Has Plastic Weighing The Equivalent Of 1 Billion Elephants Been Created Since The 1950s?

(Telegraph) Plastic weighing equivalent of one billion elephants has been made since 1950s and most is now landfill

Plastic weighing the equivalent of one billion elephants has been created since the 1950s and most of it has ended up in landfill, an alarming new study has shown.

Researchers from the University of Georgia and the University of California found that by 2015 humans had generated 8.3 billion tons of plastics and 6.3 billion tons had become waste.

Only nine per cent of the waste plastic was recycled, 12 per cent was incinerated and 79 per cent had accumulated in landfill or the natural environment. If current trends continue, roughly 12 billion tons of plastic waste will be in landfills or polluting oceans by 2050.

“Most plastics don’t biodegrade in any meaningful sense, so the plastic waste humans have generated could be with us for hundreds or even thousands of years,” said Associate Professor Jenna Jambeck.

“Our estimates underscore the need to think critically about the materials we use and our waste management practices.”

Researchers compiled production statistics for resins, fibres and additives from a variety of industry sources dating back to 1950 to calculate how much plastic had been created in the following 65 years.

Global production of plastics increased annually from two million metric tons in 1950 to over 400 million metric tons in 2015, according to the study, outgrowing most other man-made materials. Only steep and cement are more ubiquitous, but unlike the building materials which last for decades, most plastic is quickly discarded.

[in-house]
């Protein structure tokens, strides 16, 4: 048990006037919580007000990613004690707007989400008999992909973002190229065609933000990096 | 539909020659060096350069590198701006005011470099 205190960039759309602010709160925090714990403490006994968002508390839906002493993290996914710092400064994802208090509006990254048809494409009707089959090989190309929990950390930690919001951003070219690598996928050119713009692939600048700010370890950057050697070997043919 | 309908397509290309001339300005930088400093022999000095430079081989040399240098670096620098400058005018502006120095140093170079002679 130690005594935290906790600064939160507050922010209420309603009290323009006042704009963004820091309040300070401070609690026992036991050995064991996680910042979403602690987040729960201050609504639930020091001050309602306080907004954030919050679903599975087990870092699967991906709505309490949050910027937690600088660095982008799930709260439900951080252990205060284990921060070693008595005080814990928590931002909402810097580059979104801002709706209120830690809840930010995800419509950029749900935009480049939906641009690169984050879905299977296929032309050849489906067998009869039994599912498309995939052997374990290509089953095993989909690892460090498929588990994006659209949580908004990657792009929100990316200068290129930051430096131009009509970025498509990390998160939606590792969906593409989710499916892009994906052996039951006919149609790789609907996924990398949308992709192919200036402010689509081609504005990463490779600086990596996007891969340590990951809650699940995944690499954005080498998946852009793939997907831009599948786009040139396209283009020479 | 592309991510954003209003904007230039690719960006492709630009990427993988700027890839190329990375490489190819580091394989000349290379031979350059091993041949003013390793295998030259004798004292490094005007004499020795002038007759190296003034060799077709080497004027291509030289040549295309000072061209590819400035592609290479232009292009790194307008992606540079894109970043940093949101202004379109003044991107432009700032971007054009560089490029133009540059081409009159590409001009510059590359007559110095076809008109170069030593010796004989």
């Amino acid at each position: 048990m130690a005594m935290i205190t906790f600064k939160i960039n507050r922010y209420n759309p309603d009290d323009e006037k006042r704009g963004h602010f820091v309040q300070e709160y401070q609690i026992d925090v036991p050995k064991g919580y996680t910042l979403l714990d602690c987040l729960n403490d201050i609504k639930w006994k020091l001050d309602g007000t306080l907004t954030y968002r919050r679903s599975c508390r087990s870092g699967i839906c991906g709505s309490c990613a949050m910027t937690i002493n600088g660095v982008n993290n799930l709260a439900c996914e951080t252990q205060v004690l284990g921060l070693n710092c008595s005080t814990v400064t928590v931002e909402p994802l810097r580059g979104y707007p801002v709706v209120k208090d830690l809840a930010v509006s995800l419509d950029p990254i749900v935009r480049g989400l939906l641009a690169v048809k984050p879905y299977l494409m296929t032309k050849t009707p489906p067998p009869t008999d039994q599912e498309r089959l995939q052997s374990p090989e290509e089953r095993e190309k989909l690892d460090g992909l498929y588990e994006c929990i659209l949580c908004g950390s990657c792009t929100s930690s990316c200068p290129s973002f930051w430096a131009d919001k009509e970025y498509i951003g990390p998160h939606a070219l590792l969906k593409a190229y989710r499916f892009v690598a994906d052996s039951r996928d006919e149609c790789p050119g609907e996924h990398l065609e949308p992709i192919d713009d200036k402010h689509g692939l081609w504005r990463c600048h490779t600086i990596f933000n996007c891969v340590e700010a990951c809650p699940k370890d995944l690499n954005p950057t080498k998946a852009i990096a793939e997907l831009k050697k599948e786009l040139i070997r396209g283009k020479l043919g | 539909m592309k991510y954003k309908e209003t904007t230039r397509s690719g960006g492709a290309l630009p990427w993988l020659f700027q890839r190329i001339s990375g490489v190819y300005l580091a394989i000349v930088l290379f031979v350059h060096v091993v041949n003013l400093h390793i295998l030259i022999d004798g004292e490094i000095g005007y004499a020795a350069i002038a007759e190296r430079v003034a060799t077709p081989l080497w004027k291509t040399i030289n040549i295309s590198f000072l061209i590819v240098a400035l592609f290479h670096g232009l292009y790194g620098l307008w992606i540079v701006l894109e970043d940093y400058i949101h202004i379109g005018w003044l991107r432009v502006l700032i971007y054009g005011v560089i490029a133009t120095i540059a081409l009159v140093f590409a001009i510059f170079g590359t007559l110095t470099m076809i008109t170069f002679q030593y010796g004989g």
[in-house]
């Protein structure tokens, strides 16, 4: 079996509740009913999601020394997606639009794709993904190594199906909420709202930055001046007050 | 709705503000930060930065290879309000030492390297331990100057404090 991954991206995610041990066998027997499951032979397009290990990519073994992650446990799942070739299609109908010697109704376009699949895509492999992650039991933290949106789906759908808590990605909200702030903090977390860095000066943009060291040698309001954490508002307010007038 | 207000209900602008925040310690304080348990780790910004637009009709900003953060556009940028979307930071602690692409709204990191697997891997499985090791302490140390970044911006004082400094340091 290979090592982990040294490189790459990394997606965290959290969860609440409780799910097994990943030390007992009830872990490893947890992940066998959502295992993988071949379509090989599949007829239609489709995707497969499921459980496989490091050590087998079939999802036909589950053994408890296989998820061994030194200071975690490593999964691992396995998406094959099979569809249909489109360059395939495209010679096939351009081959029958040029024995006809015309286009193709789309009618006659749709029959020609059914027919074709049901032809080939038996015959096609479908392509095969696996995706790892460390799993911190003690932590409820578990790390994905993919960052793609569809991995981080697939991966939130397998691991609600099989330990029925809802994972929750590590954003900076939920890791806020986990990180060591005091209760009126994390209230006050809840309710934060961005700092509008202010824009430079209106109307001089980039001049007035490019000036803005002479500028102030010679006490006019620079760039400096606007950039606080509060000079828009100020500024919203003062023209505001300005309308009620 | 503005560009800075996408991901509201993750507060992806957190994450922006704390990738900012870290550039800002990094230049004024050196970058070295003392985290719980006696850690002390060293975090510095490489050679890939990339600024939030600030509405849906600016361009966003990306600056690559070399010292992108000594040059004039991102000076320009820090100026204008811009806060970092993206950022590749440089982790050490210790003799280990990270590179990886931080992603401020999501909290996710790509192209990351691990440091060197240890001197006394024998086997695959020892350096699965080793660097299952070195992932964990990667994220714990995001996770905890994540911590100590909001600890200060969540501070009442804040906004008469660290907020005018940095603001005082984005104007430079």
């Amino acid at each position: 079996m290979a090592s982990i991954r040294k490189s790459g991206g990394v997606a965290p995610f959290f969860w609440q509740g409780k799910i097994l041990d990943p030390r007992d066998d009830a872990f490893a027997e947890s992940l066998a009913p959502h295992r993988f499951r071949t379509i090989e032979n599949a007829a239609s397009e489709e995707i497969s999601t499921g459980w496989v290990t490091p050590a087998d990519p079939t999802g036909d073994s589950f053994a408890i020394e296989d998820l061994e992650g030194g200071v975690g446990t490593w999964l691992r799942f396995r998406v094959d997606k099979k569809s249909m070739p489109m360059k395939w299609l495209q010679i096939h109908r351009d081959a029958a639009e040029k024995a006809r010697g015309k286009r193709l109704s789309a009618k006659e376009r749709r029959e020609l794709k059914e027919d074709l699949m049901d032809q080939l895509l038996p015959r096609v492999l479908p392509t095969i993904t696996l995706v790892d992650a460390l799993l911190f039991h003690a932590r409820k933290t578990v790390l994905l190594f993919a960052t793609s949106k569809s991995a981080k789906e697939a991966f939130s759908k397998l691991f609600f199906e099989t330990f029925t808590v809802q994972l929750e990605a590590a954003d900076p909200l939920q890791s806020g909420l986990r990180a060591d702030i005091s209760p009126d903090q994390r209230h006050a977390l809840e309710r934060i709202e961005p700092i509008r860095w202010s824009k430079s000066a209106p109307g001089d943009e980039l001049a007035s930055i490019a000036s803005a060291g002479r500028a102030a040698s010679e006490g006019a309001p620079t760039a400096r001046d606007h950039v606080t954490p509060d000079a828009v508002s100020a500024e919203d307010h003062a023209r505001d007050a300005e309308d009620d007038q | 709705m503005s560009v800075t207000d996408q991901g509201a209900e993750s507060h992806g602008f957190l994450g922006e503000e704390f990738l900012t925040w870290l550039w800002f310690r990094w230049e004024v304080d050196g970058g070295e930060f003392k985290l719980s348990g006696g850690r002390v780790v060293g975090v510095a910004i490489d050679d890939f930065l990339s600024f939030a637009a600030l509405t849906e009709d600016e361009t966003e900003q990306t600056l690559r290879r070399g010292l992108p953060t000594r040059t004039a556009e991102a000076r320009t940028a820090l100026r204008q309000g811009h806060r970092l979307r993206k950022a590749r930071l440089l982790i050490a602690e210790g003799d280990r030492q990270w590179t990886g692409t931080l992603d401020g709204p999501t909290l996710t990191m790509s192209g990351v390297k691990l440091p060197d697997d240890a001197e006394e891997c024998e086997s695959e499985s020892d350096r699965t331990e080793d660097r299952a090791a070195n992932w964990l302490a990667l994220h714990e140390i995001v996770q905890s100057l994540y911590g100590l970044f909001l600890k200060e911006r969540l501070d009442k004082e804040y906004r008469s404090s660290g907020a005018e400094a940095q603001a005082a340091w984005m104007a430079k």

Recent figures from Recycle Now show that Britain bins around 16 million plastic bottles a day and If a year’s worth of the UK’s unrecycled plastic bottles were placed end to end, they’d reach around the world 31 times, covering  just over 780,000 miles.

“Roughly half of all the steel we make goes into construction, so it will have decades of use – plastic is the opposite,” said Dr Roland Geyer, lead author of the paper and associate professor in University of California.

“Half of all plastics become waste after four or fewer years of use.”

And the pace of plastic production shows no signs of slowing. Of the total amount of plastics produced from 1950 to 2015, roughly half was produced in just the last 13 years.

The same team estimated that around eight million tons of plastic end up in the world’s oceans annually.

“There are people alive today who remember a world without plastics,” added Dr Jambeck.

“But they have become so ubiquitous that you can’t go anywhere without finding plastic waste in our environment, including our oceans.”

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